• Centrifugal pump operation and specification
• “Profiting from your Pumping System (Identify ways to minimize the lifecycle costs of your pumping system),” Chemical Engineering Progress (September 2003) 46-53.

·         Compressors

• Each recycle requires a pump or compressor somewhere in its loop to compensate for pressure drops.
• Set only the inlet T and P and the outlet P.  Let the software calculate the outlet T assuming adiabatic conditions (Q=0).
• To hand calculate the energy required by a compressor, see Section 10 in Perry's.
• If possible, increase the pressure of a stream while it is a liquid rather than when it is a vapor.  For the same pressure increase, compressors are much more expensive and their operating costs are much higher than pumps.
• When a large compression ratio is required, you may save money by doing the compression in stages with heat removal between stages.
• Liquid in a stream being compressed can damage many types of compressors, and so should be avoided.
• Compressor Handbook

·         Piping system design steps

The following is recommended for students to estimate the pressure change between two units.  It is assumed that you have had a course in fluid mechanics.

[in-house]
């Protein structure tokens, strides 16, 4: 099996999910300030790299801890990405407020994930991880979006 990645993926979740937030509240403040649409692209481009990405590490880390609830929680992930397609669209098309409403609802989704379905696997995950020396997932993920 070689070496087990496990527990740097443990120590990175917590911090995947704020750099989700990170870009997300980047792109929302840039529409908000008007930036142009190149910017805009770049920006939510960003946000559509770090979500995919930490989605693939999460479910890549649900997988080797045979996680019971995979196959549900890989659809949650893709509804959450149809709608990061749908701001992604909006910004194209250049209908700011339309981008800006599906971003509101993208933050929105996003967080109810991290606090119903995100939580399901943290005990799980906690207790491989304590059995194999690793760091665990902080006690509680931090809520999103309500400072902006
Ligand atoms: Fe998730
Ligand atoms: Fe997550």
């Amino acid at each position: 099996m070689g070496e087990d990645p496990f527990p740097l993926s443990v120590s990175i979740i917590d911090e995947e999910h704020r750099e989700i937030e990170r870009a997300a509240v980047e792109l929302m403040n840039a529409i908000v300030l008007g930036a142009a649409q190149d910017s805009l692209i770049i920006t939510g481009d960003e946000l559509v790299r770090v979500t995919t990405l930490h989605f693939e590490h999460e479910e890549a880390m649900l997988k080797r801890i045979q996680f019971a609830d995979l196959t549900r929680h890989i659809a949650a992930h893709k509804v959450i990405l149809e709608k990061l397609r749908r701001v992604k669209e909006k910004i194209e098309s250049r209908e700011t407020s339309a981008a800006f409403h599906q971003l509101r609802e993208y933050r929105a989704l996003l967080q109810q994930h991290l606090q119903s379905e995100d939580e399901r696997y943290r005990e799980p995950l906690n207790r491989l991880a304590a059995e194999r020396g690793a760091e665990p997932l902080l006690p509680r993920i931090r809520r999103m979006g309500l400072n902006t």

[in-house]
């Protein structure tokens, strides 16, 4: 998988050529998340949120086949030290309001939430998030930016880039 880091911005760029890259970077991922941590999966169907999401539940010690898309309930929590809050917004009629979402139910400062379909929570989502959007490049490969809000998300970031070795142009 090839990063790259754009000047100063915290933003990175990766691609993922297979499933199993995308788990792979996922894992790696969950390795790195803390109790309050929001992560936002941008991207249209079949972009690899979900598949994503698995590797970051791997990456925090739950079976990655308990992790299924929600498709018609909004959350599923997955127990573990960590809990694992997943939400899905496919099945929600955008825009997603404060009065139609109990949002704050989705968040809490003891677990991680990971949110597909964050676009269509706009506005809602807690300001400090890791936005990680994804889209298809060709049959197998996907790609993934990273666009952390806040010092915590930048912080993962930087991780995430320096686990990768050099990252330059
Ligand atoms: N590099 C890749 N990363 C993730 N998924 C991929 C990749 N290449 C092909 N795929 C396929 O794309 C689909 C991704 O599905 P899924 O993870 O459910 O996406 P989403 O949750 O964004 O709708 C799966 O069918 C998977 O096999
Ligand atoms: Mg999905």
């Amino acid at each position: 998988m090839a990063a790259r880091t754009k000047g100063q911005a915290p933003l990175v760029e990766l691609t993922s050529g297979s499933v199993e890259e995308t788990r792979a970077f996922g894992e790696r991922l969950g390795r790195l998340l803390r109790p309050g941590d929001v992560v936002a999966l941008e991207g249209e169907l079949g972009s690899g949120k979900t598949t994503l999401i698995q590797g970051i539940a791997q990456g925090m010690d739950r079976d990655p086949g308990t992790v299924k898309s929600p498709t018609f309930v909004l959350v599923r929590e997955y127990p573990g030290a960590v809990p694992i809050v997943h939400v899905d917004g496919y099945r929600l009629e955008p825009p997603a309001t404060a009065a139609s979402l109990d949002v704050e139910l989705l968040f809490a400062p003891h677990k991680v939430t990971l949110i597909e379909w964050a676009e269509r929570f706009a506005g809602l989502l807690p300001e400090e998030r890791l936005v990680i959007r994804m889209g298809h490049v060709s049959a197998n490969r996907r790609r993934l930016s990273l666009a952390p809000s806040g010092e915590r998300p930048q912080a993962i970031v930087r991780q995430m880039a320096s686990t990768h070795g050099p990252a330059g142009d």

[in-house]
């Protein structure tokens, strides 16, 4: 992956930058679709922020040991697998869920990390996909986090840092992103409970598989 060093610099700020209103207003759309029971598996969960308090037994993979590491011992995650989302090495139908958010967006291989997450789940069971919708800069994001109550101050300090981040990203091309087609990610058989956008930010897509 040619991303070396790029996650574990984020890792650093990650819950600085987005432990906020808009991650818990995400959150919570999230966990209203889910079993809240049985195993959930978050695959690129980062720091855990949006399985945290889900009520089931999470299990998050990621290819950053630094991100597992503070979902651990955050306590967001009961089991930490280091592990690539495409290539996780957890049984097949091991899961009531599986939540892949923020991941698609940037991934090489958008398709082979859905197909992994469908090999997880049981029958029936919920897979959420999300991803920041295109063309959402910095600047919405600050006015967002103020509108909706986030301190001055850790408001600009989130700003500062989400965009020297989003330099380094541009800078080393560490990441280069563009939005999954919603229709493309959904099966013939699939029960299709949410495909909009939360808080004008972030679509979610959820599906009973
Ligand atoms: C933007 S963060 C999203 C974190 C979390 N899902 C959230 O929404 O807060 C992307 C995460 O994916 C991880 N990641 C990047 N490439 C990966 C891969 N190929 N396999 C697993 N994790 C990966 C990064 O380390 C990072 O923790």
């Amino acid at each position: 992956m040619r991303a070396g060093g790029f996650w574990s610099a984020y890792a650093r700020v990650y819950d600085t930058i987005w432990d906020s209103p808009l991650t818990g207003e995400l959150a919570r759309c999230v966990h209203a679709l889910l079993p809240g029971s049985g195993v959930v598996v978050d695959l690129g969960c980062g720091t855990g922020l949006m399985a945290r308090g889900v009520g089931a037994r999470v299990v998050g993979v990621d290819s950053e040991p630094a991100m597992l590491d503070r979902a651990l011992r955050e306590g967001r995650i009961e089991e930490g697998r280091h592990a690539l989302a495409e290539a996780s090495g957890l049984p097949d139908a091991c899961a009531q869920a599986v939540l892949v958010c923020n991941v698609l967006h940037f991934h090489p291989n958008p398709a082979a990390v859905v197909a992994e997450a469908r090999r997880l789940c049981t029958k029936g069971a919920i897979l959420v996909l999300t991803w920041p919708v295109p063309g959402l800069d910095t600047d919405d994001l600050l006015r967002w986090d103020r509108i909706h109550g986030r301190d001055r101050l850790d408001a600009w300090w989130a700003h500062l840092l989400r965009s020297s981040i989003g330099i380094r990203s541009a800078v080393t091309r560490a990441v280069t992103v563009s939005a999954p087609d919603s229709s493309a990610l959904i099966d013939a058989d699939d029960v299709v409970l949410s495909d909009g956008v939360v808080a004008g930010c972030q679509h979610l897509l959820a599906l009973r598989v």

1. Decide about how long the piping needs to be, the fittings and valves required, and the change in elevation between the two ends.  Note that except for adjacent units, piping is often elevated to permit people and even vehicles to pass underneath it.  Large condensers for distillation-towers are usually located on the ground for ease of construction and maintenance.  Following are some useful references for piping systems:

·         Section 10 in Perry's Chemical Engineers’ Handbook, 8th edition (available free for AIChE members)

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·         Flow Measurement in Engineering Handbook: Ref 681.2 M649f2

·         Encyclopedia of Fluid Mechanics: Ref 620.106 E5

1. Determine the vapor-phase fraction, mass flow rate, volumetric flow rate, density r and viscosity of the stream.  In HYSYS/UniSim, double-click on the stream.  Note that the “Liq Vol Flow @Std Cond” on the Worksheet Conditions page is NOT the volumetric flow rate.  Use the “Act. Volume Flow” on the Properties page.  The methods described below are most accurate for a stream that is 100% liquid, Newtonian, and in the turbulent flow regime.  Special methods are required for highly non-Newtonian flow, compressible flow with a pressure drop large compared to the total pressure, and multiphase flow.
2. Estimate the economic pipe diameter.  Use these results to select an internal diameter for the type of piping to be used (see, for example, Perry's Chemical Engineers’ Handbook, 8th edition; available free for AIChE members), for the following calculations.
3. Calculate the Reynolds number.  Is the flow turbulent or laminar?  (Usual industrial practice is turbulent flow.)
4. Calculate the pressure drop (head loss) due to friction:

a.    Determine the pressure drop for straight pipe by using one or more of the following:

·         On-line calculator for incompressible flow.